hinged open, a little door, to reveal a tiny compartment. He angled it toward me, and I looked: empty. This was exactly the kind of ring my great-great-grandmother had once worn, the kind that hundreds of women had sold off to treasure hunters in their attempts to raise funds for their campaign to restore the sovereign. They had kept a few grains of arsenic in the chamber, a symbolic declaration of their willingness to commit suicide unless their queen was returned to her throne. And now here it was on this man’s hand. For a moment, I was unable to speak.
“Nathaniel says you yourselves don’t collect,” Aubrey was saying.
“We don’t need to
Hawaiiana,” I said. “We
Hawaiiana.” I had spoken more fiercely than I knew I would, and for a moment, there was another silence. (Note: This sounded less pretentious in the moment than it does here.)
But the uncomfortable aftermath of my gaffe (though
it a gaffe, really?) was interrupted by the arrival of the cook, who was offering me a platter of blackberry cake. “Fresh from the farmers’ market,” he said, like he had invented the very idea of the farmers’ market, and I thanked him and took a slice. And from here the conversation turned to the subjects that every conversation between friendly, like-minded people inevitably did: the weather (bad), the sunken boat of Filipino refugees off the coast of Texas (also bad), the economy (bad as well, but not as bad as it was going to get; like most money people, Aubrey was slightly gleeful about this, as, to be fair, am I when talking about the next big pandemic), the coming war with China (very bad, but would be over “within a year,” according to Norris who, it turned out, was a litigator and had a client who “sold military equipment,” i.e., an arms dealer), the latest news about the environment and the predicted onslaught of climatic refugees (extremely bad). I wanted to say, “My best friend, Peter, is very high up in the British government, and he says that the war with China is going to last three years minimum and is going to cause a global migration crisis that will number in the millions,” but I didn’t. I just sat there and said nothing, and Nathaniel didn’t look at me, and I didn’t look at him.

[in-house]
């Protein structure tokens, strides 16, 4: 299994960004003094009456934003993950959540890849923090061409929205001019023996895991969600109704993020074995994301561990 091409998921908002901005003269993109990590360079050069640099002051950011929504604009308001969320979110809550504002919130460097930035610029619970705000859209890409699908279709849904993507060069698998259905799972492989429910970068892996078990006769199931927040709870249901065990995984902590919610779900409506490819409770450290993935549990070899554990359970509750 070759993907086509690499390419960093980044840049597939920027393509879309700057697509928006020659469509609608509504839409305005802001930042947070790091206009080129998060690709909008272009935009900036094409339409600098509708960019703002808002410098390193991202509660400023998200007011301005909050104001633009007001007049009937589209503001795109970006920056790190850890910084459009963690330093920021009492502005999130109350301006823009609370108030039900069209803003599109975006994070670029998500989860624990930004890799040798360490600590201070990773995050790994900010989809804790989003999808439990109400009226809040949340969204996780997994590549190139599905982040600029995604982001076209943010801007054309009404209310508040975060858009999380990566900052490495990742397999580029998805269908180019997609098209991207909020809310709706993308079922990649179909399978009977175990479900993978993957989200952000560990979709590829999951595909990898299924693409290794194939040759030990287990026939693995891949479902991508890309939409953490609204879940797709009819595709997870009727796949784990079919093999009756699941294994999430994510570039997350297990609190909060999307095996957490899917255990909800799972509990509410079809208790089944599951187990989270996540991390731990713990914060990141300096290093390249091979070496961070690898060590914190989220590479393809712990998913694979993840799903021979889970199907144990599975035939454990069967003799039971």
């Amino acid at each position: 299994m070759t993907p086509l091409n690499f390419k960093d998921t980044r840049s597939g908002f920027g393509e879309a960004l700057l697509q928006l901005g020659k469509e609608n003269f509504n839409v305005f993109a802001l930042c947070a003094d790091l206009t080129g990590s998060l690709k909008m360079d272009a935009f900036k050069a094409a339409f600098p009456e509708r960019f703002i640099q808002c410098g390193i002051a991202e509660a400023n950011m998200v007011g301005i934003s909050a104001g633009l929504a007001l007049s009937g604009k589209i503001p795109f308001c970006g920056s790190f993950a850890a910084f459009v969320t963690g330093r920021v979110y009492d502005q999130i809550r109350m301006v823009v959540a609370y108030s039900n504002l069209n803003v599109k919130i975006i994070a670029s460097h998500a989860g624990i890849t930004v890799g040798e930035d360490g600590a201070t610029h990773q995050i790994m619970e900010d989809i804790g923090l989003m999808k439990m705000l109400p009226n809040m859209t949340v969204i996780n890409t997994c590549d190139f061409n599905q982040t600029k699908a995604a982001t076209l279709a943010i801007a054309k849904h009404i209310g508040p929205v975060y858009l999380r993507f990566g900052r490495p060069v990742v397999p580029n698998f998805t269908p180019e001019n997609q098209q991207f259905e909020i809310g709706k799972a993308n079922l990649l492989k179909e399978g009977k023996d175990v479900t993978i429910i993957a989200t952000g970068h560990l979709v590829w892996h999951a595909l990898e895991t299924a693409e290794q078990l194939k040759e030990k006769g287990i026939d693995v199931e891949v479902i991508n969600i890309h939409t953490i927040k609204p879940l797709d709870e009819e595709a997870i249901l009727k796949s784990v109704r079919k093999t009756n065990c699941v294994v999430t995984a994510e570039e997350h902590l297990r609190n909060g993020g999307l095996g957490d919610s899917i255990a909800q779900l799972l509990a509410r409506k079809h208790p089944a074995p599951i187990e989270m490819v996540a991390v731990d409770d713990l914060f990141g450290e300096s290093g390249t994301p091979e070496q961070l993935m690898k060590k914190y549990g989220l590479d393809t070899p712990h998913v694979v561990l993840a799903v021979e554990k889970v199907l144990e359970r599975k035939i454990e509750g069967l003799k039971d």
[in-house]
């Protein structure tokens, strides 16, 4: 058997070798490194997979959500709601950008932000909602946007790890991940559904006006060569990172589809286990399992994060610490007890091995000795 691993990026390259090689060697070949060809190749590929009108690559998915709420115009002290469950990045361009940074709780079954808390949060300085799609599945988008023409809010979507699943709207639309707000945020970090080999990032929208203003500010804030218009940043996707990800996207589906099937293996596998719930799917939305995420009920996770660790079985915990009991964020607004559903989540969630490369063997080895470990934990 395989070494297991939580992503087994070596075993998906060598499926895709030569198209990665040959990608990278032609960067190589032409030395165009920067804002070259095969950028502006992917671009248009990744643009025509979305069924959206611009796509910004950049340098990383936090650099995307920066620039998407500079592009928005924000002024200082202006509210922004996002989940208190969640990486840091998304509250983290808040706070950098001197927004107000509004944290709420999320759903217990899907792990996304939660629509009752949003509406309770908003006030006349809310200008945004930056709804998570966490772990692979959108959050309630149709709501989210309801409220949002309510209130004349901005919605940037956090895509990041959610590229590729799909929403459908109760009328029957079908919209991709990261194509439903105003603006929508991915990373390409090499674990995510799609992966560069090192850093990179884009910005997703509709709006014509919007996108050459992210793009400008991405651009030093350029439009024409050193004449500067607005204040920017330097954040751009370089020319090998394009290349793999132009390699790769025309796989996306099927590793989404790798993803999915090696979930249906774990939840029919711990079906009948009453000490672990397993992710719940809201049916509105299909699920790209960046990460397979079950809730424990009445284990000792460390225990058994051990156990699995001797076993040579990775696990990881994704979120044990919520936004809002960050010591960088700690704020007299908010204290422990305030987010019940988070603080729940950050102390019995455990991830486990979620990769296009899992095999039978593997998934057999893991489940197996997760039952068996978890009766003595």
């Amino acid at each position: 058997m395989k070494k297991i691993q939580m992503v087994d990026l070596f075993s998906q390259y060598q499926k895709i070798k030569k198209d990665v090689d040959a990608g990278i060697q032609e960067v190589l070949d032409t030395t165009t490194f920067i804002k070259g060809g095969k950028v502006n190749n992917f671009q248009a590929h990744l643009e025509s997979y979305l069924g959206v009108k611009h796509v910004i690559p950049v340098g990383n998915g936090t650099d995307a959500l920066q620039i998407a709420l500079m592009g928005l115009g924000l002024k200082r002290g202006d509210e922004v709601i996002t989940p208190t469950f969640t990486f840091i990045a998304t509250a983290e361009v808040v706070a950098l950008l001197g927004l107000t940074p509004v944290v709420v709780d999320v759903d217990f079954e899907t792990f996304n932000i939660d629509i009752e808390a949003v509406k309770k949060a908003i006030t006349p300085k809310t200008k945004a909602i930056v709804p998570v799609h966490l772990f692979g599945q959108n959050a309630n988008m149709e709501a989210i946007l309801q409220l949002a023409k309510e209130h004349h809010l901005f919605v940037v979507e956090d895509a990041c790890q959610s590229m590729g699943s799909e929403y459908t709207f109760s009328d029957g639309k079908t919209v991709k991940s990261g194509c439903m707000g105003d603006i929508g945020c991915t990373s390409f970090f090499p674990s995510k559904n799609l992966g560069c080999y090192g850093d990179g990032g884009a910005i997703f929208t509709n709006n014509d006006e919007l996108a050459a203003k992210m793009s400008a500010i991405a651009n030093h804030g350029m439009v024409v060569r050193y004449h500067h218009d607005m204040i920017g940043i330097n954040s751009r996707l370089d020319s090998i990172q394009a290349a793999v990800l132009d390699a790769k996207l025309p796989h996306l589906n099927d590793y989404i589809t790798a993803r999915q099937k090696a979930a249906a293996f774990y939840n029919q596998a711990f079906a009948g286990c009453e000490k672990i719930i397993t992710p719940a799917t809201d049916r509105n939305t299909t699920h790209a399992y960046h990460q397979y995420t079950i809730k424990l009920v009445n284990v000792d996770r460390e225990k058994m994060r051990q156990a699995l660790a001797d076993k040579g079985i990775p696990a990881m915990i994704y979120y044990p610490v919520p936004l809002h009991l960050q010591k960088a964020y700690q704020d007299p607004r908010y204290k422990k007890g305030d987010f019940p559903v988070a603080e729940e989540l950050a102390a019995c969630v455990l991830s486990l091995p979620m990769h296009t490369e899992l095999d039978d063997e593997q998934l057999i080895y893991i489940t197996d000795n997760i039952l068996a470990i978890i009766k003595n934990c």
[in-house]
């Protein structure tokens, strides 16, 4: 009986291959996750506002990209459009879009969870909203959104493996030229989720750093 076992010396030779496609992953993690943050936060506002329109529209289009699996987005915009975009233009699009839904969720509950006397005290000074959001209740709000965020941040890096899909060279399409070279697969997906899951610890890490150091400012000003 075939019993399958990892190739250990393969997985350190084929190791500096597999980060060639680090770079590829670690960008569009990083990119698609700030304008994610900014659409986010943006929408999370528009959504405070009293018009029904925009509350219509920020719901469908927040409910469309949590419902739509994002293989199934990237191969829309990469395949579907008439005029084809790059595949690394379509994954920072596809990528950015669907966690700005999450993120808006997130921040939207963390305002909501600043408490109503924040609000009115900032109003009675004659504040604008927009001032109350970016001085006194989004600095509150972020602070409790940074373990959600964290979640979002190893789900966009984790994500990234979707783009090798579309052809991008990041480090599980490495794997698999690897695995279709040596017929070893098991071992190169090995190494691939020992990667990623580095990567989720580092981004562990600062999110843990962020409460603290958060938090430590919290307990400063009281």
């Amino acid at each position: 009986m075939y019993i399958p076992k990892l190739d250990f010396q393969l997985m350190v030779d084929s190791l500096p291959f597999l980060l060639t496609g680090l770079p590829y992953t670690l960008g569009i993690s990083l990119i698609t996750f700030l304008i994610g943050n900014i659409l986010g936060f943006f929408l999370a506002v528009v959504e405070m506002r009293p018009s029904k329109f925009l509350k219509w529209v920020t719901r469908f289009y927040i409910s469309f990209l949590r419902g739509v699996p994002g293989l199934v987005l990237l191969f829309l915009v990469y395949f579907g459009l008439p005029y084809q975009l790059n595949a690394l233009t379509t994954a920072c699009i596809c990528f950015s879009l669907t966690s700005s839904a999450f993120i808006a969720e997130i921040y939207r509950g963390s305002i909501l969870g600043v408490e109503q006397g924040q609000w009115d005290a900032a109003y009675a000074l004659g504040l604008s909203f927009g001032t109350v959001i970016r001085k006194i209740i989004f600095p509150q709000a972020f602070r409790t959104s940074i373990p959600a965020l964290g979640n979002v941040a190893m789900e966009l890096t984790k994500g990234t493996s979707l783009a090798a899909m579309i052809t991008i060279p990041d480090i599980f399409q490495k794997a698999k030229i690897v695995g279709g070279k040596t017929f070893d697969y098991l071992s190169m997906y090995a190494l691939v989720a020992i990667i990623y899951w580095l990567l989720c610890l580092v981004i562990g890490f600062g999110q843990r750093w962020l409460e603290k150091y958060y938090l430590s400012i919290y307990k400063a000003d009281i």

“This is quite a house,” I said at one point, and although it wasn’t
quite a compliment, or meant as one (I could feel Nathaniel staring at me, hard), Aubrey smiled. “Thank you,” he said. Then there was a long story about how he’d bought it from the scion of a supposedly storied banking family I’d never heard of, and how the man had been nearly destitute, full of tales about his family’s lost wealth, and how it had been such a thrill to be a Black man, buying a house like this from a white man who’d assumed he’d have it forever. “Look at you,” I heard my grandfather saying, “bunch of dark-skinned men trying to be white,” although he wouldn’t have said “white” but “haole.” Anything I did that was foreign to him was haole: reading books, going to grad school, moving to New York. He saw my life as an indictment of his simply because it was different.
By then it was late enough to make a polite escape, and after sitting for what I judged to be about twenty minutes with my coffee, I made a big show of stretching and saying we had to get home to the baby: I had the sense, as one does about the person one’s lived with for fifteen years, that Nathaniel was about to suggest we go see Aubrey’s collection, and I had zero interest in that. I could also feel Nathaniel about to protest, but then I suppose he figured that he’d put me through enough (or that it was only a matter of time before I said something truly inappropriate), and we all stood and said our goodbyes, and Aubrey said we should get together again so I could see the collection, and I said I’d be honored, even though I have no intention of doing so.